Despite such problems, eMarketer expects an almost 60 per cent rise this year in US online grocery spending. But there is a generational divide on the appeal of internet food shopping. According to a study from the Food Marketing Institute, just 10 per cent of baby boomers said they planned to use online grocery shopping more after the pandemic than they had done previously.

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“Older consumers really don’t want to shop for groceries online,” Bourcard Nesin, an analyst at Rabobank, wrote in a recent research paper. “It literally took a pandemic to get them to start ordering groceries online.”

The US electronics retailer Best Buy shifted all of its stores to kerbside shopping in late March © AP

Coronavirus is expected to cement the dominance of ecommerce’s market leaders. Amazon, easily the number one, will take almost $4 of every $10 spent by US shoppers online in 2020, eMarketer projects.

Yet while the company has what seems an unbreakable grip on the sector, two of its nearest US rivals — Walmart and Target — have been capitalising on their key advantage. Click-and-collect services, sometimes known as kerbside pick-up, have surged in popularity, allowing customers to get their hands on goods quickly while still adhering to social distancing guidelines.

The US electronics retailer Best Buy shifted all of its stores to kerbside shopping in late March, allowing it to limit its year-on-year sales decline to about a fifth.

Shopify said 26 per cent of retailers in its English-speaking markets had switched to local kerbside pick-up or local delivery, up from just 2 per cent before the pandemic.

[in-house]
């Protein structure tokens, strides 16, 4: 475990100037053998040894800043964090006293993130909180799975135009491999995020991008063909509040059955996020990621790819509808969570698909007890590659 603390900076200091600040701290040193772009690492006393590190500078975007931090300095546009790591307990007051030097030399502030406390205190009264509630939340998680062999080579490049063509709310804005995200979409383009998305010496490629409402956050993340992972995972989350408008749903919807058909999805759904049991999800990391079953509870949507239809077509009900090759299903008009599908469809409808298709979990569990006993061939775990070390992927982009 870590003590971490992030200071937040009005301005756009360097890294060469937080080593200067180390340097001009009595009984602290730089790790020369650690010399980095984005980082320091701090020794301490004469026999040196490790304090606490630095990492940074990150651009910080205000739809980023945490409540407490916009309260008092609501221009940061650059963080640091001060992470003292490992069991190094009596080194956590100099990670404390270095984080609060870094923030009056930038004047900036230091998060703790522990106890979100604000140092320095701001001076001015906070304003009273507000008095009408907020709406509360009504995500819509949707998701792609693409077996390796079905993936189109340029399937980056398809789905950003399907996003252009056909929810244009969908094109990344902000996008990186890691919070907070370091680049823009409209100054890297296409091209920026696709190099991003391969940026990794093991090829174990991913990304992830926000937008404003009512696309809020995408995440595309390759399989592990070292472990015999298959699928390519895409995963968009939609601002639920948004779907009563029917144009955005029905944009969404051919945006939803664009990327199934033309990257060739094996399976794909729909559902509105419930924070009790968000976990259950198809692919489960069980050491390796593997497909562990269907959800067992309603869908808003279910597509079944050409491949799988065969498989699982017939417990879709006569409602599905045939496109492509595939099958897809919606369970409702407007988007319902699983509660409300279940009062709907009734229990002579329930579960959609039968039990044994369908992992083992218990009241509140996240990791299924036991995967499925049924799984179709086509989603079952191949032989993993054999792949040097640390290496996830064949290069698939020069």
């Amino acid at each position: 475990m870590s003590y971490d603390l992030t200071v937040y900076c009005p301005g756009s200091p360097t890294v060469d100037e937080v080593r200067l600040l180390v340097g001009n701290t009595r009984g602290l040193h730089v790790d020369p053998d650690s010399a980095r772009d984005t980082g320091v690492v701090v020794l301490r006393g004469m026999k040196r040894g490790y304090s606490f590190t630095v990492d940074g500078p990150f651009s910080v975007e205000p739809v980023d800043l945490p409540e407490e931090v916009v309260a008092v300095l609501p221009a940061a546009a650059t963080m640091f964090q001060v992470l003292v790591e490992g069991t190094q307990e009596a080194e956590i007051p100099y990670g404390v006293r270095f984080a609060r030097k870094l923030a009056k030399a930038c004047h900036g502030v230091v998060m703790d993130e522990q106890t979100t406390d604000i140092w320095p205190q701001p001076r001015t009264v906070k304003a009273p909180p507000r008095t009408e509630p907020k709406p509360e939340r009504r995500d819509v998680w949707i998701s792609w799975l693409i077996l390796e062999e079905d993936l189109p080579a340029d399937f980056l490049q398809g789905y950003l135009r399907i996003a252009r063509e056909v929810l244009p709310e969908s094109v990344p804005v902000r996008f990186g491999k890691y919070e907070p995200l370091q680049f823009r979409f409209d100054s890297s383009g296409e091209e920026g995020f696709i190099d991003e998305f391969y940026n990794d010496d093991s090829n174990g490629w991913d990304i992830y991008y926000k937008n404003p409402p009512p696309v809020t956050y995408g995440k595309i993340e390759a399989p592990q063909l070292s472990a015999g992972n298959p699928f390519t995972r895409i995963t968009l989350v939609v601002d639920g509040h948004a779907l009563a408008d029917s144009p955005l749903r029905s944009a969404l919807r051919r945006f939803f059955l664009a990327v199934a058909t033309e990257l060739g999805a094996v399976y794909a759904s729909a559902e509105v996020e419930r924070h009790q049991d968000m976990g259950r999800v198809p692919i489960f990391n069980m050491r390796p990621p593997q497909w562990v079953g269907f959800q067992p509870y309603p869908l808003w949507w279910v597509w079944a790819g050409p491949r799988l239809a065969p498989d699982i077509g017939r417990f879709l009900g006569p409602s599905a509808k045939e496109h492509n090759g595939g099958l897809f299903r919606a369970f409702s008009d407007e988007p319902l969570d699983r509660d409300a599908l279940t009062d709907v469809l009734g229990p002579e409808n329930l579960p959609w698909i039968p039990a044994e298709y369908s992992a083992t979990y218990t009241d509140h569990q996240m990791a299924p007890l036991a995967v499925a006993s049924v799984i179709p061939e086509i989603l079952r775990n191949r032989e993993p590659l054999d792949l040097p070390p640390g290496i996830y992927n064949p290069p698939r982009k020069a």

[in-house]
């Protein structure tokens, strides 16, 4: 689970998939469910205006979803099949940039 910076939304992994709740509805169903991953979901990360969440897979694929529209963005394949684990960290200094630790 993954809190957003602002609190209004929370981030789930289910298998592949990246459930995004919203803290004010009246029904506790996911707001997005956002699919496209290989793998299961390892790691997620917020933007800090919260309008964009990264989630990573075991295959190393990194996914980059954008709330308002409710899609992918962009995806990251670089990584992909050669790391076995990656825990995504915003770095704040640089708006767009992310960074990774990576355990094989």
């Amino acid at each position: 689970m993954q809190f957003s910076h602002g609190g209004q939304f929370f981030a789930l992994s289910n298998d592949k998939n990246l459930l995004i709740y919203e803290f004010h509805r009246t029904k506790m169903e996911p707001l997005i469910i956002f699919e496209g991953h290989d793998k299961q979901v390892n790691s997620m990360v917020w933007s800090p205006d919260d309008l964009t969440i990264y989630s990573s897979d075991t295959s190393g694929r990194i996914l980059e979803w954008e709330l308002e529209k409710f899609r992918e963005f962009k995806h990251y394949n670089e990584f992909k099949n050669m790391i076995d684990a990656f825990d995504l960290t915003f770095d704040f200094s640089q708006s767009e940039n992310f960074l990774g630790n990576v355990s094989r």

US click-and-collect sales are expected to top $58bn in 2020, a 60 per cent increase on last year, giving physical stores renewed utility as lockdowns ease but social distancing restrictions persist.

“There is a very bright future for physical stores,” said Neil Saunders, retail analyst with GlobalData. “It’s about a retailer being able to fulfil products from a store, or for customers to check the items are in stock before they venture out to the store. A lot of the investments are supporting physical infrastructure, and bringing together digital and physical much more closely.”

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Other analysts say stores should look to add a human touch to complement the online experience — taking some of the in-store interaction online.

US click and collect sales are rising sharply

In China, store staff at luxury retailers have started using platforms such as WeChat to communicate one-on-one with their most valuable clients about new items that have come in.

“Since there isn’t as much traffic walking into the stores, they’re spending some of their time doing outreach to their best customers and connecting that way,” said Althea Peng, a McKinsey partner focused on fashion and luxury retail.

Emily Holt, a former Vogue journalist who owns two boutiques in the San Francisco Bay Area, said her customers had been grateful for a personal connection when navigating online purchases during lockdown.

“If one of our regular clients is purchasing something online that I just know is not going to work for her, I’ll say: ‘Hey, I’d actually rethink this — what you should be wearing is X, Y or Z’,” she said. “I’m very proud of the fact our return rate is relatively low.”